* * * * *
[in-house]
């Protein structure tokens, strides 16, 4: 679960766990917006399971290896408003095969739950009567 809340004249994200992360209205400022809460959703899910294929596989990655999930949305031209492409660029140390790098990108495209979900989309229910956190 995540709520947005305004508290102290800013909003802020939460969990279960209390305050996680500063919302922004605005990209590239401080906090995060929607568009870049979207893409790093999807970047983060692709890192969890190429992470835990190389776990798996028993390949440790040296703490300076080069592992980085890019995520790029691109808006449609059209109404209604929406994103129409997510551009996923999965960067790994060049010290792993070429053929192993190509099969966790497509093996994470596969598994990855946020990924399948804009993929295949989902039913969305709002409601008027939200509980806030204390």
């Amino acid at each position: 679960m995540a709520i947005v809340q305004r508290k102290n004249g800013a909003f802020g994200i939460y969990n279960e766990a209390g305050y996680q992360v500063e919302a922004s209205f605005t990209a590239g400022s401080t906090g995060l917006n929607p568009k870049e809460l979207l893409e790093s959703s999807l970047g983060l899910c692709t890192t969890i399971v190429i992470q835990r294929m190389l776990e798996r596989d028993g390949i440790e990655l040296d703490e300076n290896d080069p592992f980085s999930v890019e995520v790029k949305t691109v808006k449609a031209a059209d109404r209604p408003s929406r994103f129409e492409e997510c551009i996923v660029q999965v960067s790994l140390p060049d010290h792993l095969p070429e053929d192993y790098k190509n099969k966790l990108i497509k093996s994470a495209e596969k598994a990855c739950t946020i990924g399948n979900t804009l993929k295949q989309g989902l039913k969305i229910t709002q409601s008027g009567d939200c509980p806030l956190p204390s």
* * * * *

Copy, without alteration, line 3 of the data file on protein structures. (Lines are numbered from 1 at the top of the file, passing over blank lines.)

């Amino acid at each position: 679960m995540a709520i947005v809340q305004r508290k102290n004249g800013a909003f802020g994200i939460y969990n279960e766990a209390g305050y996680q992360v500063e919302a922004s209205f605005t990209a590239g400022s401080t906090g995060l917006n929607p568009k870049e809460l979207l893409e790093s959703s999807l970047g983060l899910c692709t890192t969890i399971v190429i992470q835990r294929m190389l776990e798996r596989d028993g390949i440790e990655l040296d703490e300076n290896d080069p592992f980085s999930v890019e995520v790029k949305t691109v808006k449609a031209a059209d109404r209604p408003s929406r994103f129409e492409e997510c551009i996923v660029q999965v960067s790994l140390p060049d010290h792993l095969p070429e053929d192993y790098k190509n099969k966790l990108i497509k093996s994470a495209e596969k598994a990855c739950t946020i990924g399948n979900t804009l993929k295949q989309g989902l039913k969305i229910t709002q409601s008027g009567d939200c509980p806030l956190p204390s």